Fort Dufferin Memorial
(credit: Rose Kuzina/MHS)
History of Fort Dufferin
From 1872 to 1874, Fort Dufferin was the headquarters and winter home to the British-Canadian contingent of the International Boundary Commission. In mid-1874, a contingent of the newly-formed North West Mounted Police (later the Royal Canadian Mounted Police), assembled here prior to its march into what is now Alberta.
One of the buildings that once sat at the site still exists. A monument at the entrance to this site, near Emerson in the Municipality of Emerson-Franklin, bears two plaques. One plaque, erected in 1997 by the Historic Sites and Monuments Board of Canada, describes the westward march of the North West Mounted Police. The other plaque commemorates two constables in the force, W. C. Brown and A. McIntosh, who died in 1874 at Fort Dufferin and are buried in unmarked graves near the site.
A monument at Fort Dufferin was erected in 2015 by the Manitoba Mennonite Historical Society, Boundary Trail Heritage Region, and Post Road Heritage Group. It commemorates more than 18,600 European and eastern Canadian (including Mennonite) immigrants who came to Manitoba aboard Red River steamboats in the period between 1875 and 1879.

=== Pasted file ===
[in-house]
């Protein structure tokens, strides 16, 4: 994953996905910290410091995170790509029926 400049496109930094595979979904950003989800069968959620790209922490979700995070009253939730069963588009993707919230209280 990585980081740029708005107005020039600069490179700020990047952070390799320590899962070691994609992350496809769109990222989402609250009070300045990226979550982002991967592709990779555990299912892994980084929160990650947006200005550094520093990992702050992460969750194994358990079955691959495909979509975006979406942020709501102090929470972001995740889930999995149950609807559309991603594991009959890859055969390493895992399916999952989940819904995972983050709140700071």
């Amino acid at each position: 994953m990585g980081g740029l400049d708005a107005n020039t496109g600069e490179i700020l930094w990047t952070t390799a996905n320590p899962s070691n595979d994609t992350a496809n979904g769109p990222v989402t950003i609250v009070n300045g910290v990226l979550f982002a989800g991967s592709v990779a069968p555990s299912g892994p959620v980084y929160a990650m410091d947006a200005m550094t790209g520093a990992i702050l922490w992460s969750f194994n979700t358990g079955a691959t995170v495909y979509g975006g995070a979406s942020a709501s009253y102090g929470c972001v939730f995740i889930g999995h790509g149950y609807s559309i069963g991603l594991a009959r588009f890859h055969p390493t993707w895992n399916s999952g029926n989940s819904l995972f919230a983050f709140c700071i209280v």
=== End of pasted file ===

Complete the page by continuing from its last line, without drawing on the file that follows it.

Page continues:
It was at Fort Dufferin where Mennonites organized themselves, confirming their church leader, the Aeltester (Bishop) Johann Wiebe, and appointing а settlement director (Obervorsteher), Isaak Mueller.
WestMenn is proud to partner with the Post Road Heritage Group in developing a permanent interpretive display regarding the Mennonite experience at Fort Dufferin. Eleanor Chornoboy, John Giesbrecht, Graham Schellenberg, Conrad Stoesz, Lawrence Klippenstein, and Sean Goerzen all contributed to its development. The display is set to be unveiled later in 2020.
Many celebrations have taken place at Fort Dufferin, now a National Historic Site of Canada. In 2000 the Manitoba Mennonite Historical Society celebrated the 125th anniversary of Mennonites in Manitoba at Fort Dufferin, and the 140th anniversary in 2015.